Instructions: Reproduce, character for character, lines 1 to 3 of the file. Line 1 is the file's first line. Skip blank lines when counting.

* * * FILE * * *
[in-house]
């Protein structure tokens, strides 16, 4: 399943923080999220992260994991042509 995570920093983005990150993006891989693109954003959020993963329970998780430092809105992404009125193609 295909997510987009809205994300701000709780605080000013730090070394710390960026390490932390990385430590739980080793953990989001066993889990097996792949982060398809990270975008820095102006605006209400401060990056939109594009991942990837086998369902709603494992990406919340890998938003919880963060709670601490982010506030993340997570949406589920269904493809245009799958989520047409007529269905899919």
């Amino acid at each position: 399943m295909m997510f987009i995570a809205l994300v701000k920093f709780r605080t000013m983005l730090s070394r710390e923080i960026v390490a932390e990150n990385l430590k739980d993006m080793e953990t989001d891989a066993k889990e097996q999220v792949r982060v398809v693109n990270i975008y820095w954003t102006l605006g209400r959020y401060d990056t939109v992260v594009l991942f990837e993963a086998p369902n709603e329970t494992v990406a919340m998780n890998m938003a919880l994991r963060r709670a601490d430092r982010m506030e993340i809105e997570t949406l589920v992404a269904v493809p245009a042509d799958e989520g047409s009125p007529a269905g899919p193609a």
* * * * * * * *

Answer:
[in-house]
């Protein structure tokens, strides 16, 4: 399943923080999220992260994991042509 995570920093983005990150993006891989693109954003959020993963329970998780430092809105992404009125193609 295909997510987009809205994300701000709780605080000013730090070394710390960026390490932390990385430590739980080793953990989001066993889990097996792949982060398809990270975008820095102006605006209400401060990056939109594009991942990837086998369902709603494992990406919340890998938003919880963060709670601490982010506030993340997570949406589920269904493809245009799958989520047409007529269905899919």
């Amino acid at each position: 399943m295909m997510f987009i995570a809205l994300v701000k920093f709780r605080t000013m983005l730090s070394r710390e923080i960026v390490a932390e990150n990385l430590k739980d993006m080793e953990t989001d891989a066993k889990e097996q999220v792949r982060v398809v693109n990270i975008y820095w954003t102006l605006g209400r959020y401060d990056t939109v992260v594009l991942f990837e993963a086998p369902n709603e329970t494992v990406a919340m998780n890998m938003a919880l994991r963060r709670a601490d430092r982010m506030e993340i809105e997570t949406l589920v992404a269904v493809p245009a042509d799958e989520g047409s009125p007529a269905g899919p193609a």